[FIGURE 1 OMITTED]

Genetic Variances

All five genotypic covariance components ([[sigma].sup.2.sub.A], [[sigma].sup.2.sub.D], [D.sub.1], [D.sup.*.sub.2], [H.sup.*]) were larger than two standard errors for all traits except [D.sub.1] for grain moisture and days to mid pollen and [D.sup.*.sub.2] for days to mid pollen and days to mid silk. Estimates of the covariance [D.sub.1] were negative for every trait (Table 4). All five genotype x environment interaction components were significant for grain yield. For other traits, genotype x environment interactions were generally small with respect to main effects, and usually not larger than two standard errors except [[sigma].sup.2.sub.AE] and [D.sup.*.sub.2E] for grain moisture and [H.sup.*.sub.E] for ear height (Table 4). Predicted variances among lines in each generation of inbreeding showed an increasing trend from the [S.sub.0] (noninbred half-sib families) generation to the [S.sub.4] generation (Table 4). The predicted variance among [S.sub.4] lines (F = 0.9375) corresponded closely for every trait to the predicted variance among inbred genotypic values (Table 4).

The ratio [D.sup.*.sub.2]/[[sigma].sup.2.sub.D] was less than one for days to mid pollen, greater than one for grain moisture, greater than two for grain yield and days to mid silk, and greater than three for ear height and plant height (Table 4). Under a purely additive genetic model, the variance of genotypic values, G, doubles upon inbreeding individuals from F = 0 to F = 1. The ratio of total genetic variance at F = 1 to total variance at F = 0, ([2[[sigma].sup.2.sub.A] + 4[D.sub.1] + [D.sup.*.sub.2]]/([[[sigma].sup.2.sub.A] + [[sigma].sup.2.sub.D]]), was 1.71 for grain moisture, and between 0.95 and 1.18 for remaining traits, demonstrating that inbreeding did not result in a doubling of total genetic variance as expected under an additive model (Table 4). The ratio of total genetic variance at F = 1 to additive variance, also expected to be 2 under an additive model, was 2.39 and 2.28 for grain yield and grain moisture, respectively and was less than two for other traits (Table 4). In contrast to changes in total variance, large increases in variance of dominance deviations were observed with inbreeding. The variance of dominance deviations of inbred individuals, [D.sup.*.sub.2], was 2.65, 3.33, and 3.01 times the variance of dominance deviations of noninbred individuals, [[sigma].sup.2.sub.D], for grain yield, ear height, and plant height, respectively.

Estimates of the degree of dominance were over 2 for all traits except grain moisture (Table 4). The degree of dominance for grain moisture was not significantly greater than 1.0, which corresponds to complete dominance (Table 4). Correlations between genotypic values, G, and breeding values, A, ranged from 0.48 to 0.80 for noninbred progeny and from 0.34 to 0.93 for inbred progeny (Table 5). The correlation between G and D was in general much lower than the correlation between G and A for both inbred and noninbred progeny, except in the case of grain yield. Grain yield was unique in that the correlation between G and D was similar to the correlation between G and A in noninbred progeny, and was greater than the correlation between G and A in inbred progeny (Table 4).

DISCUSSION

Inbreeding Depression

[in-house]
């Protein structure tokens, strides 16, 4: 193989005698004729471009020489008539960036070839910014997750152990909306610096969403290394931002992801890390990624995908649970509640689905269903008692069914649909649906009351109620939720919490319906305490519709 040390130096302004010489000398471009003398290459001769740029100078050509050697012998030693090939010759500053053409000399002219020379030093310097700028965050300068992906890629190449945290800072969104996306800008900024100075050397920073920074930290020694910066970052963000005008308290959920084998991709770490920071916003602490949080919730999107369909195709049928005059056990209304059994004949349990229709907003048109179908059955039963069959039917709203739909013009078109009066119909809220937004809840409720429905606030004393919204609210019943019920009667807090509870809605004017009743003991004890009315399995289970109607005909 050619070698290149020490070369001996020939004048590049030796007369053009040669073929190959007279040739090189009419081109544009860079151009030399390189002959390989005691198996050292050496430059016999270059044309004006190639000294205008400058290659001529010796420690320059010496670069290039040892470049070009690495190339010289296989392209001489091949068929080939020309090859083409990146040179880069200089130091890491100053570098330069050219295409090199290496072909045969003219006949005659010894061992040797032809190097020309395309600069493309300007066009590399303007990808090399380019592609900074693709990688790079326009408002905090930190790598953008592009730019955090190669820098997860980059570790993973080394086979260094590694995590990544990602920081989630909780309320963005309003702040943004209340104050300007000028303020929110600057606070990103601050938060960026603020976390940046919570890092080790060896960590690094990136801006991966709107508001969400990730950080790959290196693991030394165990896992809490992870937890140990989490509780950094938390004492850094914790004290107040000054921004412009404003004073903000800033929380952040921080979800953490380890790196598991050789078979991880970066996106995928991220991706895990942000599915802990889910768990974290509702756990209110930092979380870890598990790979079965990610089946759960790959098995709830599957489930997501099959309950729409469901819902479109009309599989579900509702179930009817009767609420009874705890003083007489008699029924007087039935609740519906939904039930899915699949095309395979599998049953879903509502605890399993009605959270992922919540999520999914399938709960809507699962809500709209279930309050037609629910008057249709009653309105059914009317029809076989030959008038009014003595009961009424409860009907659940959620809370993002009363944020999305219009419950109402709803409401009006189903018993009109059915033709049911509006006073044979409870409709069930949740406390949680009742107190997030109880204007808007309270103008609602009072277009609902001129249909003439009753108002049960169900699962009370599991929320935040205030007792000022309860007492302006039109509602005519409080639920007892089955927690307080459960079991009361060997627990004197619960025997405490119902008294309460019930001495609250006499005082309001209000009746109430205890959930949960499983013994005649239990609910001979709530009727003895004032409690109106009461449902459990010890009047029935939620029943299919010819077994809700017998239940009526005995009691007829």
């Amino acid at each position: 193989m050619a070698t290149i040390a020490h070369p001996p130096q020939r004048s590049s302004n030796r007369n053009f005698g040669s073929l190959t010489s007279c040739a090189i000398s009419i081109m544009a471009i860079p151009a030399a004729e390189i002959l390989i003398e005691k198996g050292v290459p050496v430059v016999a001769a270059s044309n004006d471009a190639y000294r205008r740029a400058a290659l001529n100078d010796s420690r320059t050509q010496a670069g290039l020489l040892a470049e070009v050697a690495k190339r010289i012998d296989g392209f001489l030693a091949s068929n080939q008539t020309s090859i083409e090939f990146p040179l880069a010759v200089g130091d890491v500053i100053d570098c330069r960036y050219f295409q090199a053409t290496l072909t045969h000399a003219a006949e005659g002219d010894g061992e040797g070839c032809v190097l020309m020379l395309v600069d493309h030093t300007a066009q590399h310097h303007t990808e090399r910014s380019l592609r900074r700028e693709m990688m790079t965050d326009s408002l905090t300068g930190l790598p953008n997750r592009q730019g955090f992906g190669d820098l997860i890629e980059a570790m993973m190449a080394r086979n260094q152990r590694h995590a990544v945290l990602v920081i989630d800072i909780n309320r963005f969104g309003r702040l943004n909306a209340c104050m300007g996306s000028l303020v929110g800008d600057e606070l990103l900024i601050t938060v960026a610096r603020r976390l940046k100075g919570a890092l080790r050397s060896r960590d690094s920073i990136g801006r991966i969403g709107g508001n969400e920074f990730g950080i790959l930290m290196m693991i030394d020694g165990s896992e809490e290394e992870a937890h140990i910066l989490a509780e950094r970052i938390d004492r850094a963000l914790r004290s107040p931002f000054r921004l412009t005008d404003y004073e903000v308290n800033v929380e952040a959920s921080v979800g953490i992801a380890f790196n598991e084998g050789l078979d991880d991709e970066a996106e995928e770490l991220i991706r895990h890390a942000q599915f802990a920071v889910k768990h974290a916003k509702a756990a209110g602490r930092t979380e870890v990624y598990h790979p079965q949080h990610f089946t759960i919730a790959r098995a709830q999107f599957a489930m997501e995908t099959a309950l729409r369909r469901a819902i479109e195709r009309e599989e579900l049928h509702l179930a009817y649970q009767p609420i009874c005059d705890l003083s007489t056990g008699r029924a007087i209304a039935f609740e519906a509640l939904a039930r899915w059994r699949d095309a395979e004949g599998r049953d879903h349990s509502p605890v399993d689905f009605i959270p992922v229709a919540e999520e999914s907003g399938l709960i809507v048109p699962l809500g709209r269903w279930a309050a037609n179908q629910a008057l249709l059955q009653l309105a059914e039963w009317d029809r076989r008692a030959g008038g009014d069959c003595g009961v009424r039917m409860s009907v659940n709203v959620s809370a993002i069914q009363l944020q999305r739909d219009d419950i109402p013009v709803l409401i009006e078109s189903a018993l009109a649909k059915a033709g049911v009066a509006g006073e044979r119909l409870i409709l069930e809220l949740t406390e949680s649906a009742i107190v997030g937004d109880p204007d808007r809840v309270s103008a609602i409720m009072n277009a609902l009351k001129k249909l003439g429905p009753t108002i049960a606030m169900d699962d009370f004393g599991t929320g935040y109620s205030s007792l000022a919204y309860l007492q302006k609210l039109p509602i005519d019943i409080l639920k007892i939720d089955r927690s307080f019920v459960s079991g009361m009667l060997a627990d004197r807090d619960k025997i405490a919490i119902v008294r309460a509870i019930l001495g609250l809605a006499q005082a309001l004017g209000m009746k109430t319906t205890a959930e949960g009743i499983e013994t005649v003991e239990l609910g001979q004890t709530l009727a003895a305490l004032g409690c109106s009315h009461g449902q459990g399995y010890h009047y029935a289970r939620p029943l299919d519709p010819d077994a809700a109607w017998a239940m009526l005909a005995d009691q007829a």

As with previous studies in maize, we found significant inbreeding depression for all traits studied. However, we also found evidence for nonlinear inbreeding depression for three traits, a result not obtained in many previous studies, including past work in Iowa Stiff Stalk Synthetic populations. Crow and Kimura (1970, p. 81) point out that nonlinear inbreeding depression can result from dominant x dominant epistatic interactions. In our experiment, inbreeding depression rates increased as the inbreeding coefficient increased, corresponding to reinforcing epistasis, a situation in which "the deleterious effect of two loci is more than cumulative" (Crow and Kimura, 1970, p. 80). Another possible explanation for nonlinear inbreeding depression could be pleiotropy with Northern leaf spot symptoms in our experiment, as we observed the disease in every environment. However, nonlinear inbreeding depression was also found for flowering dates, traits that were unaffected by this disease because symptoms were not observed until after flowering. In addition, detection of nonlinear inbreeding depression in different environments did not coincide with variation in disease severity among environments.

Variance Component Estimation Issues

Wright and Cockerham (1986) showed that with relatives derived exclusively by self-pollination, breeding values and panmictic dominance deviations are completely confounded. As a result, [[sigma].sup.2.sub.A] and [[sigma].sup.2.sub.D] are separately unestimable. Similar problems exist in any pedigrees containing few outbred progeny, i.e., breeding values and dominance deviations are partially or completely confounded (Cockerham, 1983; Wright and Cockerham 1986; Cornelius and Van Sanford, 1988; Cornelius, 1988). Cornelius and Van Sanford (1988) suggested outcrossing [S.sub.0] plants (individuals used as founders of inbred lines) to produce full-sib families to estimate the quantity 1/2[[sigma].sup.2.sub.A] + 1/4[[sigma].sup.2.sub.D]. Cockerham (1983) pointed out that with self-pollination, progenies are needed from early in the inbreeding process to obtain information on the dominance variance. We utilized both suggestions: (i) we produced the equivalent of half-sib families on our [S.sub.0] plants to produce a clean estimate of [[sigma].sup.2.sub.A], and (ii) we included all of the earliest generations of inbreeding to provide the maximal amount of information on [[sigma].sup.2.sub.D]. Although we reduced correlations between estimates of [[sigma].sup.2.sub.A] and [[sigma].sup.2.sub.D], we did find high correlations between estimates of [[sigma].sup.2.sub.A] and [D.sub.1], and between estimates of [D.sub.1] and [D.sup.*.sub.2]. As an example, following is the correlation matrix of variance component estimates for grain yield: